Having said all this, I’m getting more sympathetic to Tony Lawson’s wholesale rejection of complex mathematics. Perhaps the economy – as a complex, social system – is simply not amenable to the kind of regularity we require to have reliable causal links between variables.

  8. #13 by Metatone on April 13, 2014 - 9:35 am

    Great post, but I’d add some different angles:

    1) Philosophical
    The problem here is that (as highlighted in the libertarian comment above) economists are committed to a belief that the economy is a self-stabilising system. This means that their “normal procedure” is to classify many things as “exogenous” because to label destabilising elements as “endogenous” would be to admit that the system is not self-stabilising (and/or has multiple equilibrium points, which brings in the second philosophical problem, economists are unable to admit that in human life/systems, unlike physics, some equilibria are just not acceptable – “naturalism” is just incorrect.)

    As an aside, the comment about “ecosystem” is highly revealing, because it shows again the naive belief in stability. Most eco-systems aren’t stable, that’s just a horizon analysis error.

    2) Technical
    Most economists (as I found through a really tortuous – for both sides – conversation in the comments with Nick Rowe on his blog – have no meaningful education in systems analysis. As such all sorts of basic elements tend to be missing. I think the one that springs to mind most regarding this discussion is the rule: “Thou shalt describe and justify the boundaries of the system you choose for your analysis.” Economists, it seems, are not taught to do this – and so they don’t. As a result they are forever making analysis using implicit definitions of the system, which leads to both errors and great complaint from them when people like me question the definition they have used. Basically, they can’t see my question as valid, because they haven’t been taught to think about it.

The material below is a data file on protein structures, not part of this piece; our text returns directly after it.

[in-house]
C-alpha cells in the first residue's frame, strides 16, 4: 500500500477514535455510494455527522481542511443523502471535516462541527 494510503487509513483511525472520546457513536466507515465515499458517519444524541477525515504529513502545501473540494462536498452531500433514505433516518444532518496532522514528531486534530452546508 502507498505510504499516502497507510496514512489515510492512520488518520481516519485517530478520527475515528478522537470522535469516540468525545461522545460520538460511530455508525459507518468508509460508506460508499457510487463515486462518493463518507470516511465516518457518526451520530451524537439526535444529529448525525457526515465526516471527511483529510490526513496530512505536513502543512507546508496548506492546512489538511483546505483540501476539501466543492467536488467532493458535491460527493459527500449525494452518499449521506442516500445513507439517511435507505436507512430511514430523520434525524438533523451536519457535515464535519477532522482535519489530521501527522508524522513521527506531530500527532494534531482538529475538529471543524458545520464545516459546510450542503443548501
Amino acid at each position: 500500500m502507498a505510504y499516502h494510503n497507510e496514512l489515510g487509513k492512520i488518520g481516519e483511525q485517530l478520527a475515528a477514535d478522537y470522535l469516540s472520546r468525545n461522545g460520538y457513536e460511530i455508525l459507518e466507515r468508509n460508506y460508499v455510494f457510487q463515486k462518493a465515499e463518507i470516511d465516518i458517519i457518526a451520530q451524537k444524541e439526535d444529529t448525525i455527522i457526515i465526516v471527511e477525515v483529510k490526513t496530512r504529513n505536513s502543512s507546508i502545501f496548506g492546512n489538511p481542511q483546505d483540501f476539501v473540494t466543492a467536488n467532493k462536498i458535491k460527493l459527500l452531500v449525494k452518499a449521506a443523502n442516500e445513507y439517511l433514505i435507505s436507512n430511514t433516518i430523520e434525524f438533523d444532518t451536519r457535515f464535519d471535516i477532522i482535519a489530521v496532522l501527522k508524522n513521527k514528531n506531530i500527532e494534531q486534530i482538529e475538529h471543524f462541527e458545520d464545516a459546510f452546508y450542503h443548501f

And as usual, there are those who have been taught, but are happy to “go with the tenure flow” and just use the prevailing assumptions of the profession, with no coherent justification…

    3) Sociological
    I don’t know if Eggertson and Mehrotra would defend themselves the way many authors of such studies do: “Well, we make this shock exogenous for now, because we don’t know what it is, but now we’ve proved that it’s important, that’s the stepping stone to more complex studies into what this shock actually is.”

    However, I wouldn’t be surprised if they did take this angle. And strangely enough, you can make a good philosophical and technical argument that this defence is valid. The key problem here is sociological – on average in economics, no one will actually do that further more complex study.
    Now if we’re lucky, E&M will prove me wrong by doing it themselves, but one swallow does not a summer make…

    • #14 by Unlearningecon on April 13, 2014 - 11:40 pm

      Interesting comment. I agree it’s important to define the boundaries of the system you’re studying – economic models right now just seem to be a bunch of mathematical fairy-tales with no clear application. In fact, this is exactly how economists defend them: as ‘cases’ that cannot be falsified but can be drawn on to think about a problem. I’ve yet to decide fully how I feel about this, it’s certainly not science.

      You mention the sociological problem and while I agree, I wonder if it is worthwhile to use this simplified baseline to start thinking about every problem. I mean, engineers don’t use the perfect gas equation as a starting point for every gas then add ‘frictions'; they just switch to a different model. Maybe there is a deeper problem at play here?

      • #15 by Metatone on April 22, 2014 - 2:52 pm